QC: Volney did not mislead colleagues

British QCs Michael Beloff, left, and Edmund Fitzgerald leave the Hall of Justice in Port-of- Spain yesterday following the adjournment of the hearing into the Section 34 matter involving businessmen Steve Ferguson and Ish Galbaransingh.
British QCs Michael Beloff, left, and Edmund Fitzgerald leave the Hall of Justice in Port-of- Spain yesterday following the adjournment of the hearing into the Section 34 matter involving businessmen Steve Ferguson and Ish Galbaransingh.

PORT OF SPAIN — British Queen’s Counsel Edward Fitzgerald has suggested that former justice minister Herbert Volney did not mislead his cabinet colleagues on the early proclamation of Section 34 of the Administration of Justice (Indictable Offences) Act.

Fitzgerald also said in February last year the Director of Public Prosecutions told the government businessmen Steve Ferguson and Ishwar Galbaransingh were among those who stood to benefit from Section 34. Fitzgerald, who is leading Ferguson’s legal team, made the statement while delivering opening submissions in a civil lawsuit.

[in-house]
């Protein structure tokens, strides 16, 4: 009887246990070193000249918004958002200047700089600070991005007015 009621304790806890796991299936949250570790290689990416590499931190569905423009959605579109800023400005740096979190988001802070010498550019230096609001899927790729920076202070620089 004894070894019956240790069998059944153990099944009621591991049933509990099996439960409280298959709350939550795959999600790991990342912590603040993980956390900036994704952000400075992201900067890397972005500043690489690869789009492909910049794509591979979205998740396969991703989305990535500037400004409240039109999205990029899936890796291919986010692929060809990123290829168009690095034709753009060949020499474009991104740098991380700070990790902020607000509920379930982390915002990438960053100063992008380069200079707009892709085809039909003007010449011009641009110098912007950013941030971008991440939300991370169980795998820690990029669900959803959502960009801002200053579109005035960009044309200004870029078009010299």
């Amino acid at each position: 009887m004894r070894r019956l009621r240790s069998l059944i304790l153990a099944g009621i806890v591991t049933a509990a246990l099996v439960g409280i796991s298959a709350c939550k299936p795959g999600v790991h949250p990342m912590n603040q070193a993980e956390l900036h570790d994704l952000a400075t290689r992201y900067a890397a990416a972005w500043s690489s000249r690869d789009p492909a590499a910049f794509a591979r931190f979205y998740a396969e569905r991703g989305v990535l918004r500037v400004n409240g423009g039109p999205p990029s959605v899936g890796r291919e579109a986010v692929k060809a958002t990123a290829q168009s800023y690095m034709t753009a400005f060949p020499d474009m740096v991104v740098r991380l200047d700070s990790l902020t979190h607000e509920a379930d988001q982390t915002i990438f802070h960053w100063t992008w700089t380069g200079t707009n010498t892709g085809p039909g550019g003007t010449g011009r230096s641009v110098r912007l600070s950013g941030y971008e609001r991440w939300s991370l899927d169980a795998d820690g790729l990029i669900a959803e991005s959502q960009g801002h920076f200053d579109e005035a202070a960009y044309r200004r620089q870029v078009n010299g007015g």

Ferguson, Galbaransingh and others are challenging the repeal of the controversial legislation in September last year. Section 34 would have allowed them to have their cases dismissed.

Fitzgerald said: “You cannot impugn the character of the minister of justice (Volney) without showing proof that he made misrepresentations to cabinet.”

He said when Prime Minister Kamla Persad-Bissessar fired Volney last year, she provided no evidence or details of how Volney misled her and his other colleagues.

When she announced Volney’s removal as a minister on September 20, she was quoted as saying: “The minister had a duty to faithfully and accurately represent the position and views of the Chief Justice and Director of Public Prosecutions and he failed so to do and the Cabinet, relying in good faith, acted on his assurances.”

Referring to the minutes of a meeting of legal and judicial stakeholders which included Volney, Gaspard and Chief Justice Ivor Archie, Fitzgerald said no one raised the issue of the early proclamation of the legislation being unlawful.

Fitzgerald also submitted that there was no parliamentary oversight in the passing of the legislation, as suggested by Attorney General Anand Ramlogan when the issue was first brought into the media spotlight.

He said several members of both Houses raised valid objections when the legislation was being debated in late 2011. He said during the debate, Volney reminded Parliamentarians repeatedly that the provisions of Section 34 only excluded violent crimes and allowed for white-collar offences, such as fraud.

“Parliament, with its eyes open, conferred rights to the claimants, and with their eyes open they took these rights away,” Fitzgerald said. (Guardian)

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